noun, plural: acrocentric chromosomes
A chromosome whose centromere is subterminal resulting in its q arms being longer than its p arms
The centromere is the dense, constricted region in a chromosome. It contains highly-specialized repetitive DNA sequences (e.g. satellite DNA) that are packaged into heterochromatin. The centromere serves as the site for kinetochore assembly and therefore it is essential during the alignment of the chromosomes at the metaphase plate and the subsequent segregation of chromosomes during cellular division. The presence of the centromere results in the characterization of the chromosomal arms. The arm that is relatively shorter is called p whereas the one that is longer is called q. Based on the position of the centromere, the chromosome may be described as metacentric, submetacentric, acrocentric, telocentric, subtelocentric, and holocentric.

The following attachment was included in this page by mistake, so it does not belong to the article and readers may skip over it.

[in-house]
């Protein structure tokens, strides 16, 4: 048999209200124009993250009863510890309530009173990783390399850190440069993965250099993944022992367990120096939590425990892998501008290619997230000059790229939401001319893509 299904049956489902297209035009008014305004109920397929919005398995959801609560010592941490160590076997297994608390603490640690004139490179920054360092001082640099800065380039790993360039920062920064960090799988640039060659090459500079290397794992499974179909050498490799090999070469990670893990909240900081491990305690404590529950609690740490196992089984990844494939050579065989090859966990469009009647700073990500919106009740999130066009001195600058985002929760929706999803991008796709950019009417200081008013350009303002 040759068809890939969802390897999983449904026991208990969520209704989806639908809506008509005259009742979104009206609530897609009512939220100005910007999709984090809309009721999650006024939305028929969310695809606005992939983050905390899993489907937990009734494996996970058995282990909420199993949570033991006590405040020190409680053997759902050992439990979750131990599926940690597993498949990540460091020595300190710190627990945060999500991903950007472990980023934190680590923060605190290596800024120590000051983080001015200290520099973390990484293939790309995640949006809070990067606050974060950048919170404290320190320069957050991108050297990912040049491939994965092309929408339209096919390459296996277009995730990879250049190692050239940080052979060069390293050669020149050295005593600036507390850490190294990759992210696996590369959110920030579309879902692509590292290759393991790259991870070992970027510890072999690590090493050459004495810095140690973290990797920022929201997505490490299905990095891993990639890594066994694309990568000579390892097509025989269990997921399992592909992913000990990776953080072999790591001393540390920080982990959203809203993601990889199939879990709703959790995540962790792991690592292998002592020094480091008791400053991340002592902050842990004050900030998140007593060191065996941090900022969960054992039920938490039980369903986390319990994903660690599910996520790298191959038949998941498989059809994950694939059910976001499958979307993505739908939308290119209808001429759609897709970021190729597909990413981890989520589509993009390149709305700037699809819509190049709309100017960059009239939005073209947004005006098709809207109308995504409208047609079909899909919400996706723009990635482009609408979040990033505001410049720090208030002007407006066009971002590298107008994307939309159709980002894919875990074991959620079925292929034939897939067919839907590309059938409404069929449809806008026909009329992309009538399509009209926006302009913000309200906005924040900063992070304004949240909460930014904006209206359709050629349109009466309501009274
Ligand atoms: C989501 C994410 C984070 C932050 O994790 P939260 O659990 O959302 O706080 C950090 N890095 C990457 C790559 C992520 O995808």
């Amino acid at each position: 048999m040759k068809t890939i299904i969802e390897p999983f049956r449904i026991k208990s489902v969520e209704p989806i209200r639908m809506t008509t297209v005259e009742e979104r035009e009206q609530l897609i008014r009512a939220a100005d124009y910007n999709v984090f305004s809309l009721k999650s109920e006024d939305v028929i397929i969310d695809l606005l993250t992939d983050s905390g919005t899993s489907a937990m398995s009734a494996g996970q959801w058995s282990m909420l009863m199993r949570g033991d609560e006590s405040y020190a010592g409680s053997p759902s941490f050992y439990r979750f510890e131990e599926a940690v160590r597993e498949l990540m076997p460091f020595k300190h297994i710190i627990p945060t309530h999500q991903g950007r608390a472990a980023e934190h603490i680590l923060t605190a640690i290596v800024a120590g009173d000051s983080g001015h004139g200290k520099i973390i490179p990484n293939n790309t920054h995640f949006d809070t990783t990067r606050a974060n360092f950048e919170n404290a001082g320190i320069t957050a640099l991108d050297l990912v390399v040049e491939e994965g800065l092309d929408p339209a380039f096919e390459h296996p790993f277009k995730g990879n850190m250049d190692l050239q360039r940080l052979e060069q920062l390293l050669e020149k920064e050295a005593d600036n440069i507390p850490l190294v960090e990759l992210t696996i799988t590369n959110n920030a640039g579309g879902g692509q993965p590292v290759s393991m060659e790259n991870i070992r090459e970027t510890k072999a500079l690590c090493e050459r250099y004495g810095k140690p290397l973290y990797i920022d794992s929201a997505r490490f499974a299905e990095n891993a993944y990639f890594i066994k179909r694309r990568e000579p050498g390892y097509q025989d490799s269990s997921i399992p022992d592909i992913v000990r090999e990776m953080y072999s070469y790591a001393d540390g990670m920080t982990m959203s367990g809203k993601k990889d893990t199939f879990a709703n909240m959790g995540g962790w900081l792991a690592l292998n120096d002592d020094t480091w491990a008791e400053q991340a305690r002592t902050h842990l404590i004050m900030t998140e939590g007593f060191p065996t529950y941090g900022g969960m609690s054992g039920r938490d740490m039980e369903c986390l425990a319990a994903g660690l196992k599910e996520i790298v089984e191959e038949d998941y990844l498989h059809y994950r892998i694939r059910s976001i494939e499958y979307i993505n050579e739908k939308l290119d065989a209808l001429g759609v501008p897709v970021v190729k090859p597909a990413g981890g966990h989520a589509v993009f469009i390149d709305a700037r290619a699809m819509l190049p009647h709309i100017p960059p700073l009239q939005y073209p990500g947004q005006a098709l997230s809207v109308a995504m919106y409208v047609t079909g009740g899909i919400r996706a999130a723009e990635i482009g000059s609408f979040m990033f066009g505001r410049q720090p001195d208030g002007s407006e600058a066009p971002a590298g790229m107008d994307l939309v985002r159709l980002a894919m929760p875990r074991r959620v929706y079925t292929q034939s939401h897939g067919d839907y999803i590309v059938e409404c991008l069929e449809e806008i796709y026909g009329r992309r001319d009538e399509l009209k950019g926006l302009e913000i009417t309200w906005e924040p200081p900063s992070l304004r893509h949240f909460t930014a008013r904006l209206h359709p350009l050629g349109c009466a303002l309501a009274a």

An acrocentric chromosome is a chromosome whose centromere is subterminal. The centromere is closer to the end rather than the center. It should not be confused with subtelocentric chromosome wherein the centromere is comparatively nearer to the end than that of the centromere of an acrocentric chromosome.
In humans, chromosome 13, chromosome 14, chromosome 15, chromosome 21, chromosome 22, and Y chromosome are acrocentric.